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U3W4_Eye_of_the_Storm

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					     Eye of the
      Storm

      By Stephen Kramer
Illustrated by Warren Faidley
              Brief Overview
  In the United States, spring, summer, and
fall weather patterns produce thunderstorms,
tornadoes, and hurricanes. Most people take
cover from these storms, but photographer
Warren Faidley, a storm chaser, makes his
living from the photographs he takes of the
storms and/or the damage they cause.

   August 1992, Faidley traveled to Miami,
Florida to photograph the power and fury of
Hurricane Andrew--$26.5 million in
damages (which was the costliest hurricane
in US history…until Katrina--$96 million in
damages).
  Genre: Expository Nonfiction
    Expository nonfiction gives
    information about real people
    and events.




    Be prepared for a few surprises as you
    read about Warren Faidley, who does
    not evacuate and survives Hurricane
    Andrew.
http://www.warrenfaidley.com/
       Comprehension Skill
           Graphic Organizers
• What is it?   A graphic source shows or
 explains information from the text.
• What does it look like? Pictures,
  maps, charts, time lines, and diagrams
  are all examples of graphic sources.
• Why use it? Graphic sources can help
  you draw conclusions about what you are
  reading
Comprehension Skill Review
               Cause and Effect
• The cause is the reason or what
  makes something happen.
• The effect is the result of what
  happens—it’s the part you can see.
 (A cause could have more than one effect.)

 Words because, so, and since are
 clues to signal cause and effect.
   Comprehension Strategy
             Predict
• Good readers predict what
  will happen next based on
  the facts they read, and what
  they know in their own lives.
• Patterns in a graph or chart
  can also help you predict.
   Vocabulary Strategy
          Word Endings
•Adding –s to a noun makes it
plural (tells how many).
• Adding –ed to a verb makes it
past tense (when it took place?).

Look at word endings to help
   you learn more about a word.
Fun Stuff and Practice

•Activities
•More Figurative
 Language
•Hurricane Andrew
 Damage Photos
•Hurricane Andrew
  Questions to Think
        About
• How do weather
 patterns affect
 our lives?
          I wonder……
why storms are so
 fascinating to people?

(Like Ms. Whitfield   hurricanes!!)
    I wonder…..

Why should people
respect the power
of storms?
      I wonder…..

What storm safety
information can be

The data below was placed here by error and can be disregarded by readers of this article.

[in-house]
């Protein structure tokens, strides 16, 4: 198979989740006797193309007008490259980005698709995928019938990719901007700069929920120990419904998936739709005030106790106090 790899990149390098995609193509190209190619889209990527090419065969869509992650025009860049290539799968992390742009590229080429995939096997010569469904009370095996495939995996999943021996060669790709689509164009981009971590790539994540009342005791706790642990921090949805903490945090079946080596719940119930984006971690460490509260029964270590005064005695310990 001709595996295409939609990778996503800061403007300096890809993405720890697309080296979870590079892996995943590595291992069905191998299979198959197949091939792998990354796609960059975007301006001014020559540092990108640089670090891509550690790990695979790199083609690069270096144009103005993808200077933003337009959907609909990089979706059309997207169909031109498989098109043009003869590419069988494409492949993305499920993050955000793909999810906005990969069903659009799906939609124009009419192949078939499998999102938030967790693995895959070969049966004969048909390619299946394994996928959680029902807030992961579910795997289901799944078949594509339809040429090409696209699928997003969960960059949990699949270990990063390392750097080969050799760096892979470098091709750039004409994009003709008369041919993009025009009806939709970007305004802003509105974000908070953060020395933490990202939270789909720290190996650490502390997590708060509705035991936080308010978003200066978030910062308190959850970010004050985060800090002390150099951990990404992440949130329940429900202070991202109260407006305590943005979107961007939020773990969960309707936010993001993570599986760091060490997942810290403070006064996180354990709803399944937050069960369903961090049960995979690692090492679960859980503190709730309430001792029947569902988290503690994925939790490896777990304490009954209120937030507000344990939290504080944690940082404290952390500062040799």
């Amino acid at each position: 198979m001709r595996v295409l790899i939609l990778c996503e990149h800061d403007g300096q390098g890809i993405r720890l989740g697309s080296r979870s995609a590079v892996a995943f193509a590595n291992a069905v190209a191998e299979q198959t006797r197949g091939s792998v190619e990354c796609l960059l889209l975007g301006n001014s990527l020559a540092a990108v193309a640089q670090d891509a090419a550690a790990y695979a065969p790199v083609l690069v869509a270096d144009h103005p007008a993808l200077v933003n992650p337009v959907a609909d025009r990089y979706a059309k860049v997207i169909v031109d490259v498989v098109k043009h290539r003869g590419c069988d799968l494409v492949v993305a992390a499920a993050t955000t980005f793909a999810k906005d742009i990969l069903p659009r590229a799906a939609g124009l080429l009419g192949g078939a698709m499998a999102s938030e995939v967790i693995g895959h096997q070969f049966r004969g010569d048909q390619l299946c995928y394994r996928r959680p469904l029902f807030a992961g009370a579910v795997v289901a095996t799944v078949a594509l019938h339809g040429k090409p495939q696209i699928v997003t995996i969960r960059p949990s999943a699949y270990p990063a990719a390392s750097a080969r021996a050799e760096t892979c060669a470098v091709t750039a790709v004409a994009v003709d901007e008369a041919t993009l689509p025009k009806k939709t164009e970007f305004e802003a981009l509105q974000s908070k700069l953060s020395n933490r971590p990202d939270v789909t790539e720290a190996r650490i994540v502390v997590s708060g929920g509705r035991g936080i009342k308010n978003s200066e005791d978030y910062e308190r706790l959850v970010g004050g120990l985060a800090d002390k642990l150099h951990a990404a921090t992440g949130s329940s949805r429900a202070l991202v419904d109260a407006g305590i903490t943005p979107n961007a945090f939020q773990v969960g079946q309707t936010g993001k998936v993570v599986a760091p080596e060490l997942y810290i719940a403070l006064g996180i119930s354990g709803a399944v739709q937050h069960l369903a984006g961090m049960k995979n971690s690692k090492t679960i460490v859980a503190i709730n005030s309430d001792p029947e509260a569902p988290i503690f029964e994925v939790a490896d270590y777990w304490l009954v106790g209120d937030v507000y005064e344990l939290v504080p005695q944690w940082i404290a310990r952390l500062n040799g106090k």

found on the Internet?
           Review Questions
1. What conclusion did Warren make when he
   found an open photo album on the ground?
2. What is the main idea of this story?
3. Why do you think the author wrote this
   story? (Exactly what did he want to
   accomplish?)
4. Why was Warren so tired when he returned
   to his hotel?
5. What is the first thing Warren does to
   photograph a hurricane?
          Review Questions
6. Why does Warren have so many rolls of
   exposed film when he gets home?
7. How are these photos different from other
   hurricane photos he had taken?
8. What made the storm chasers predict
   Hurricane Andrew had changed its course?
9. What are some examples to prove this
   hurricane was extremely destructive?
10. What causes the most damage during a
  hurricane?
Vocabulary - Say It
   •   destruction
   •   expected
   •   forecasts
   •   inland
   •   shatter
   •   surge
Other Story Words
 •   potential
 •   withstand
 •   wreckage
 •   ditch
 •   shelter
 •   unpredictable
       destruction
•   great damage; ruin
expected
• thought something
  would probably come
  or happen
   forecasts
• statements of what is
   coming; predictions
  inland
• in or toward the
    interior of the land
(Away from the coastline)
shatter
• to break into pieces
 suddenly
   surge
• a swelling or rising
motion; sweep or rush,
especially of waves
   potential
• something possible
• the ability to happen
  withstand
• to stand against;
   hold out against; to
   resist or endure
 wreckage
• the damage left behind
after a storm
  ditch
• a long narrow hole dug
   into the earth; usually
   carries water across land
  shelter
• something that covers
   or protects from
   weather, danger, or
   attack

				
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posted:9/11/2012
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